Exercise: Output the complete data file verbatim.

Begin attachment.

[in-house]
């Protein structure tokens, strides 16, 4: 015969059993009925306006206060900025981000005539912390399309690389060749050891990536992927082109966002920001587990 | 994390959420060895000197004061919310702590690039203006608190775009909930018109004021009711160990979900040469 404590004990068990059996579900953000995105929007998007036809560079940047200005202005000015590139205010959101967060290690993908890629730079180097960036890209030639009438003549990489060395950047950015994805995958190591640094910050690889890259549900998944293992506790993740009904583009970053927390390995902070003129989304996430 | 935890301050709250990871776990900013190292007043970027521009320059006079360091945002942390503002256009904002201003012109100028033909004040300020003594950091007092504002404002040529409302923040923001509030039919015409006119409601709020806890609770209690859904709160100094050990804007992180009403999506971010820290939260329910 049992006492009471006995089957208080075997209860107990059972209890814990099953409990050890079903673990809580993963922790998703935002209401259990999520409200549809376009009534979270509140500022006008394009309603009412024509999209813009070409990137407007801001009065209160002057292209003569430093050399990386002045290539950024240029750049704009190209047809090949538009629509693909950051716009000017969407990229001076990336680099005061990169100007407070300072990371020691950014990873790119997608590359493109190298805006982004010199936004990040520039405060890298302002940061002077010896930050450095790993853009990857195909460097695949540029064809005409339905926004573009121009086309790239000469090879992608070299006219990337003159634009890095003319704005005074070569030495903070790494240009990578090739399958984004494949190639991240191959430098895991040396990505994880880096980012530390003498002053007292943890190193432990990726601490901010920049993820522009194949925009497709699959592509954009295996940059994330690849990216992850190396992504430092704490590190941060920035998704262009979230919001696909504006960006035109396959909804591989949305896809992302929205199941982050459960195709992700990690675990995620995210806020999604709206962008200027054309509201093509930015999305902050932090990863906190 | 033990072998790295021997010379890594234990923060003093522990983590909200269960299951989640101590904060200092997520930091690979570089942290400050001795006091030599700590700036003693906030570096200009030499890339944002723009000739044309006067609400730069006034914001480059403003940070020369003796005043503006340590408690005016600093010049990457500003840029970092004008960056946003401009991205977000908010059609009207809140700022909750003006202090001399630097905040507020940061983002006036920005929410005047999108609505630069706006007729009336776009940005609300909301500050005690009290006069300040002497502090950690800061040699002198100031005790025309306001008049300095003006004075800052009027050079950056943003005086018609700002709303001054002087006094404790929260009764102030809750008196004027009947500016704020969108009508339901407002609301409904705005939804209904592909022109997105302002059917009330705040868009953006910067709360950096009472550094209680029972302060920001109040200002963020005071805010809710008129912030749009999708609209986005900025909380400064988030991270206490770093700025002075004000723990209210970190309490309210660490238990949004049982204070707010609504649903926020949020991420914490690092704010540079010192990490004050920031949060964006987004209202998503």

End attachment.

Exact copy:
[in-house]
């Protein structure tokens, strides 16, 4: 015969059993009925306006206060900025981000005539912390399309690389060749050891990536992927082109966002920001587990 | 994390959420060895000197004061919310702590690039203006608190775009909930018109004021009711160990979900040469 404590004990068990059996579900953000995105929007998007036809560079940047200005202005000015590139205010959101967060290690993908890629730079180097960036890209030639009438003549990489060395950047950015994805995958190591640094910050690889890259549900998944293992506790993740009904583009970053927390390995902070003129989304996430 | 935890301050709250990871776990900013190292007043970027521009320059006079360091945002942390503002256009904002201003012109100028033909004040300020003594950091007092504002404002040529409302923040923001509030039919015409006119409601709020806890609770209690859904709160100094050990804007992180009403999506971010820290939260329910 049992006492009471006995089957208080075997209860107990059972209890814990099953409990050890079903673990809580993963922790998703935002209401259990999520409200549809376009009534979270509140500022006008394009309603009412024509999209813009070409990137407007801001009065209160002057292209003569430093050399990386002045290539950024240029750049704009190209047809090949538009629509693909950051716009000017969407990229001076990336680099005061990169100007407070300072990371020691950014990873790119997608590359493109190298805006982004010199936004990040520039405060890298302002940061002077010896930050450095790993853009990857195909460097695949540029064809005409339905926004573009121009086309790239000469090879992608070299006219990337003159634009890095003319704005005074070569030495903070790494240009990578090739399958984004494949190639991240191959430098895991040396990505994880880096980012530390003498002053007292943890190193432990990726601490901010920049993820522009194949925009497709699959592509954009295996940059994330690849990216992850190396992504430092704490590190941060920035998704262009979230919001696909504006960006035109396959909804591989949305896809992302929205199941982050459960195709992700990690675990995620995210806020999604709206962008200027054309509201093509930015999305902050932090990863906190 | 033990072998790295021997010379890594234990923060003093522990983590909200269960299951989640101590904060200092997520930091690979570089942290400050001795006091030599700590700036003693906030570096200009030499890339944002723009000739044309006067609400730069006034914001480059403003940070020369003796005043503006340590408690005016600093010049990457500003840029970092004008960056946003401009991205977000908010059609009207809140700022909750003006202090001399630097905040507020940061983002006036920005929410005047999108609505630069706006007729009336776009940005609300909301500050005690009290006069300040002497502090950690800061040699002198100031005790025309306001008049300095003006004075800052009027050079950056943003005086018609700002709303001054002087006094404790929260009764102030809750008196004027009947500016704020969108009508339901407002609301409904705005939804209904592909022109997105302002059917009330705040868009953006910067709360950096009472550094209680029972302060920001109040200002963020005071805010809710008129912030749009999708609209986005900025909380400064988030991270206490770093700025002075004000723990209210970190309490309210660490238990949004049982204070707010609504649903926020949020991420914490690092704010540079010192990490004050920031949060964006987004209202998503």